National and local train services operate from Philadelphia's 30th Street Station located on the banks of the Schuylkill River. A huge art deco building opened in 1933 and now fully owned by Amtrak, it is reputed to be one of America's busiest commuter stations. It is listed on the National Register of Historic Places.


Philadelphia is served by America's national rail operator Amtrak (tel: +1 800 872 7245; www.amtrak.com), which operates high-speed rail services all along the northeast corridor, taking in Boston, New York and Washington, DC, with connections to other major cities in the USA and Canada. In many cases, taking a train across the northeast corridor can be far more convenient than flying. It's far less hassle and you'll be dropped off right in the centre of town.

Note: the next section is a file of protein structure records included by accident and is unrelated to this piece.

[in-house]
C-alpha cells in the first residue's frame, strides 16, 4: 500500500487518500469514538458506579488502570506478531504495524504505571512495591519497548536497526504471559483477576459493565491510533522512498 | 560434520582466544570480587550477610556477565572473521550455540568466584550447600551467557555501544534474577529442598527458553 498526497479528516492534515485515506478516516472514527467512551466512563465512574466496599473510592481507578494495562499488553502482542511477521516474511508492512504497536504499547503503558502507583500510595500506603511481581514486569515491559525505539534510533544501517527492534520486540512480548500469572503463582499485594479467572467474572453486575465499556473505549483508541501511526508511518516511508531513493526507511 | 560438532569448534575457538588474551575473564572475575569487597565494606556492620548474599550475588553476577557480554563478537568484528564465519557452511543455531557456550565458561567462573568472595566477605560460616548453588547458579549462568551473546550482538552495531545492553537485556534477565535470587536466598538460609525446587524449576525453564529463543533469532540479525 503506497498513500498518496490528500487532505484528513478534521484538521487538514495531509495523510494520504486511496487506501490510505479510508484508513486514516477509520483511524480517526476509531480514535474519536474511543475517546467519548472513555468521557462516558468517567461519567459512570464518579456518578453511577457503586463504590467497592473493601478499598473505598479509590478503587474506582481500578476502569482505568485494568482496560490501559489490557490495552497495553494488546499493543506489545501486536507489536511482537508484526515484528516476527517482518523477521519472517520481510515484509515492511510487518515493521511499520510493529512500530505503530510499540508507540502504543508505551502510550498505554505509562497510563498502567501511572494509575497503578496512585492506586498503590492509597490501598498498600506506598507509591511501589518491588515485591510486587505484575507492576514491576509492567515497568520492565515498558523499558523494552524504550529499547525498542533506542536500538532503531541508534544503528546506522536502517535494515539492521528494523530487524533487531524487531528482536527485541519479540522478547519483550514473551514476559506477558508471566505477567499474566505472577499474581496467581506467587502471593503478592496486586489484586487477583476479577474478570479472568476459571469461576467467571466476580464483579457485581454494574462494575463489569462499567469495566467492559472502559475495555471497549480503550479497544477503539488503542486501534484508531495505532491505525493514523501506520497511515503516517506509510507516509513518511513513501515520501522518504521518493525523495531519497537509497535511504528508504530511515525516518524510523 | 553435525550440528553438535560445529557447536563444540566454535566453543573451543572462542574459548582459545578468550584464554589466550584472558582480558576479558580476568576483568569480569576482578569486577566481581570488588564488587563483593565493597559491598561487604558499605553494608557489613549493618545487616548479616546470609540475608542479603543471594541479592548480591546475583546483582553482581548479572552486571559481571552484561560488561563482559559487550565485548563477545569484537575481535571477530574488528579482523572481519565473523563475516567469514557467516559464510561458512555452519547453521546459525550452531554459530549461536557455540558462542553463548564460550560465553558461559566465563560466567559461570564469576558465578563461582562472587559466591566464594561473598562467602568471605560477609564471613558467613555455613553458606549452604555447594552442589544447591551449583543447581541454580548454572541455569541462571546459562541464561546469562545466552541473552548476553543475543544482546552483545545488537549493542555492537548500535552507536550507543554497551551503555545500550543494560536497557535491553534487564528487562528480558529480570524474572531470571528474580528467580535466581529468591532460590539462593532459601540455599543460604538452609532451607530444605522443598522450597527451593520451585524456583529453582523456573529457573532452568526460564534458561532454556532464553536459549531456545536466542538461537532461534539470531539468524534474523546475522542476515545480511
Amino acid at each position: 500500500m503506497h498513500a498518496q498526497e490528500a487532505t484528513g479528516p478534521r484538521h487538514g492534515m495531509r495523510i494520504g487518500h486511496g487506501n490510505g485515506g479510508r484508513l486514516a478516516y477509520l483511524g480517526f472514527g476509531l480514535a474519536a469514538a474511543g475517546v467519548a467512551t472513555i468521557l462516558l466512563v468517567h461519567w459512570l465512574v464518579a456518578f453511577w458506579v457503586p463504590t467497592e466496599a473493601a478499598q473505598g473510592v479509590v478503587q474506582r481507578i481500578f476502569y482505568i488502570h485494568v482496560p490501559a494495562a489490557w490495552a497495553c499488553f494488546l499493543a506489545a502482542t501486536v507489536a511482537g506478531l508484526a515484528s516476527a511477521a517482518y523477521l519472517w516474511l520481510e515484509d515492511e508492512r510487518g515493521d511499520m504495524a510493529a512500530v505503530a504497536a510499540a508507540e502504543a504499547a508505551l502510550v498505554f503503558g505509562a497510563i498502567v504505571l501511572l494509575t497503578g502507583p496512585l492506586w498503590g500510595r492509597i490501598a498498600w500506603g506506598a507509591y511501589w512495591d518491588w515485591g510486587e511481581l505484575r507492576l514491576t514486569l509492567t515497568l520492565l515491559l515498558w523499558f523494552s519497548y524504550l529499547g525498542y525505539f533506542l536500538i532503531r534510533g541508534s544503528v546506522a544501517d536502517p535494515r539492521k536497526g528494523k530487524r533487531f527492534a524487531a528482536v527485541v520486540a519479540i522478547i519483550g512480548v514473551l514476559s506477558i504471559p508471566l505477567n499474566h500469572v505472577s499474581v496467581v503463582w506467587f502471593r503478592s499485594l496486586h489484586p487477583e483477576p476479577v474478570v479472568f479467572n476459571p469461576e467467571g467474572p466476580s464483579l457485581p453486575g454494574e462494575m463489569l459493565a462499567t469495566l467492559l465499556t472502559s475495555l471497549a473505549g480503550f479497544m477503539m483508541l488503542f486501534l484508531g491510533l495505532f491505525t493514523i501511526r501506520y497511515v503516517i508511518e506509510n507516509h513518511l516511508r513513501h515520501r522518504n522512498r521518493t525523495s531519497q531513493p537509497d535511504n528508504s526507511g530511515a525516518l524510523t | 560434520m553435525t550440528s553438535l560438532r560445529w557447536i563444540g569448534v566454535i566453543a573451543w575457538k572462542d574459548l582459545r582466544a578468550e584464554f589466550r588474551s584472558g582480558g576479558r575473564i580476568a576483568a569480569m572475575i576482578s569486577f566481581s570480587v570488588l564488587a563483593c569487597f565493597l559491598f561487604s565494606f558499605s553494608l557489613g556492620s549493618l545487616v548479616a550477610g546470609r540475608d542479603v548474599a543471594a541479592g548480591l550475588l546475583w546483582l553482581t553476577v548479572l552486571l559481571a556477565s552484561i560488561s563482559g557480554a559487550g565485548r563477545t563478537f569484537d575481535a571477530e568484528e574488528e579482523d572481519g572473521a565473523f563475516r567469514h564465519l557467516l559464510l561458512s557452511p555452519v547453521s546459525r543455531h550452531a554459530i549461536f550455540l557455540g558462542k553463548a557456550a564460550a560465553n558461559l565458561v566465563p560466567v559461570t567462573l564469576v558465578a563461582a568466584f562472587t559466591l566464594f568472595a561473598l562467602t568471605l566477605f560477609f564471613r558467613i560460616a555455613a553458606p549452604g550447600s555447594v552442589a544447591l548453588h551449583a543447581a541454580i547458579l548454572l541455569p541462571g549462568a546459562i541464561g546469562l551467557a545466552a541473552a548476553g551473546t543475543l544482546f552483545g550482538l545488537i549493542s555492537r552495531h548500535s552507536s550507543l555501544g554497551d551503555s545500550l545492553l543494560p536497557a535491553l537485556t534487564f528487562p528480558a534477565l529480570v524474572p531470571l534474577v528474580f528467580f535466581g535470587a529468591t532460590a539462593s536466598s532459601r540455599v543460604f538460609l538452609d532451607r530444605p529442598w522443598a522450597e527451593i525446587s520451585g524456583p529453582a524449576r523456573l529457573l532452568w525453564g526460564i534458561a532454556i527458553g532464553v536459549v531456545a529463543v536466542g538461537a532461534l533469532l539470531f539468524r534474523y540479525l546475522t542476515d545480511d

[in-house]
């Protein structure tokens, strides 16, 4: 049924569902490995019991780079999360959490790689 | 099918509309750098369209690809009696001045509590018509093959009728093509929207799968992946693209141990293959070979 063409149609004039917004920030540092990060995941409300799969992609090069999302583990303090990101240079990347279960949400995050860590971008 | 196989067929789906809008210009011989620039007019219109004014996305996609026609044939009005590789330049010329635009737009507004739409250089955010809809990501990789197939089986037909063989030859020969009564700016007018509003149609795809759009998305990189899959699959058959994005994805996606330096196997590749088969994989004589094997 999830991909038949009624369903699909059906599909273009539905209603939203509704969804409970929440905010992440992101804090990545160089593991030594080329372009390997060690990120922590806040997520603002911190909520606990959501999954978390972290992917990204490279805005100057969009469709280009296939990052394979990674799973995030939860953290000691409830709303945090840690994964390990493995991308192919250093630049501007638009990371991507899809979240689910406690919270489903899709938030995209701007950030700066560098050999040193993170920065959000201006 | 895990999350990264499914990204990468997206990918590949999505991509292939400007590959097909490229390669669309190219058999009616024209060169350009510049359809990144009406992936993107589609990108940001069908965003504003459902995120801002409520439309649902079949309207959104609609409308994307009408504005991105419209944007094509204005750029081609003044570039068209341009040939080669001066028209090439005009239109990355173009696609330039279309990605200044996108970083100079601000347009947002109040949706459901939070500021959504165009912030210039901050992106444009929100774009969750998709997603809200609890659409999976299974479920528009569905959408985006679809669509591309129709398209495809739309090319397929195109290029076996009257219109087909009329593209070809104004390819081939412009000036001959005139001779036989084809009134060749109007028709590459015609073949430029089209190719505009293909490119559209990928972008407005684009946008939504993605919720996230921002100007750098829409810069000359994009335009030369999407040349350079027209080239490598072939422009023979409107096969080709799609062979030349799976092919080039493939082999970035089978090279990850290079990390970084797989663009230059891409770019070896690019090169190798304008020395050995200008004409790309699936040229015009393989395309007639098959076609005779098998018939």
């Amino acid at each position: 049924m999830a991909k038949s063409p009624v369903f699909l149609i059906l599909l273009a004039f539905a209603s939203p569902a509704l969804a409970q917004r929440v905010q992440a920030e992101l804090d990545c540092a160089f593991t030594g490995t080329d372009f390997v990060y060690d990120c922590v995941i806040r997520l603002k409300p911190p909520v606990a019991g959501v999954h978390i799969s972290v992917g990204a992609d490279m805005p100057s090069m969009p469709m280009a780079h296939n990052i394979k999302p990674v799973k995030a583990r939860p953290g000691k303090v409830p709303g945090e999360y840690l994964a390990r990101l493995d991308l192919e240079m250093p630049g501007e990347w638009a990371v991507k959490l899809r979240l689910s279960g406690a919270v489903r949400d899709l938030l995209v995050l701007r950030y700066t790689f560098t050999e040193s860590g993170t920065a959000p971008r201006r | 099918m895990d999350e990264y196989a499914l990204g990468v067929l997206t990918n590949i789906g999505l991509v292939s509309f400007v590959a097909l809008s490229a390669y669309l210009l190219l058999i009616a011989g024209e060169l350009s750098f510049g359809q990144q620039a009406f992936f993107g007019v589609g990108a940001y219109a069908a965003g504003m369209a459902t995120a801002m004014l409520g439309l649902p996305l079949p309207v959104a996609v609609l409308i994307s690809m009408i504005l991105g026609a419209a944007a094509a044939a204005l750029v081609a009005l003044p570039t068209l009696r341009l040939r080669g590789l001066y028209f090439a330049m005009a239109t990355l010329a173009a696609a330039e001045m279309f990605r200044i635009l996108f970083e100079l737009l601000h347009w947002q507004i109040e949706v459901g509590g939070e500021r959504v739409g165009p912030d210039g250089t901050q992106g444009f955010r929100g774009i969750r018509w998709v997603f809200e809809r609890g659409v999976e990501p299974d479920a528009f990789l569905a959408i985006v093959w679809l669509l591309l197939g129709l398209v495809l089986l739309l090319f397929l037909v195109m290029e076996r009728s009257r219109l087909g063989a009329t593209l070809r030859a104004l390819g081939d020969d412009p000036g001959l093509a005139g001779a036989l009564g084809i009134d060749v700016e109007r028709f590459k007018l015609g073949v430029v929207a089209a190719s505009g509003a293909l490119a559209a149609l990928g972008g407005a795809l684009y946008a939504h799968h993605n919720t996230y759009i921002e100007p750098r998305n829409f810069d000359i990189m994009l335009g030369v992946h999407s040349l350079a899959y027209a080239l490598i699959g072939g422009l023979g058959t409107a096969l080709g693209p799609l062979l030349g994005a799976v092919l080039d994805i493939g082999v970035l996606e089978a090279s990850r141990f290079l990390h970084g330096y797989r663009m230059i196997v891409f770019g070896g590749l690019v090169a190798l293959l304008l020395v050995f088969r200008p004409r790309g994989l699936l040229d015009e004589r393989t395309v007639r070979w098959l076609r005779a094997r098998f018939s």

For local services, you need to turn to SEPTA (Southeastern Pennsylvania Transportation Authority) (tel: +1 215 580 7800; www.septa.com), which also connects to NJ Transit trains in Trenton, New Jersey before going on to New York.

Journey times

From Boston - 5 hours

From New York City - 1 hour 10 minutes

From Baltimore - 1 hour 10 minutes

From Washington, DC - 1 hour 40 minutes.

A digital image at https://illuminoto.com

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Book Accommodation

Featured Hotels


Four Seasons Hotel Philadelphia at Comcast Center

Situated in the Philadelphia’s tallest tower, the Four Seasons Hotel Philadelphia offers a unique experience and magnificent views of Philadelphia. Facilities include an infinity pool and fitness centre (on the 57th floor), several restaurants and a spa.

Opens in August 2019

Penn’s View Hotel

Just a short walk from the historic sights of the old city, and with views over the Delaware River, Penn’s View is one of Philly’s most underrated overnight gems. The rooms are designed in a traditional style, with exposed brick walls and warming fireplaces. Stump up a little extra for a whirlpool bath, ideal for winding down before hitting the excellent Il Bar downstairs or the Panorama Wine Bar upstairs.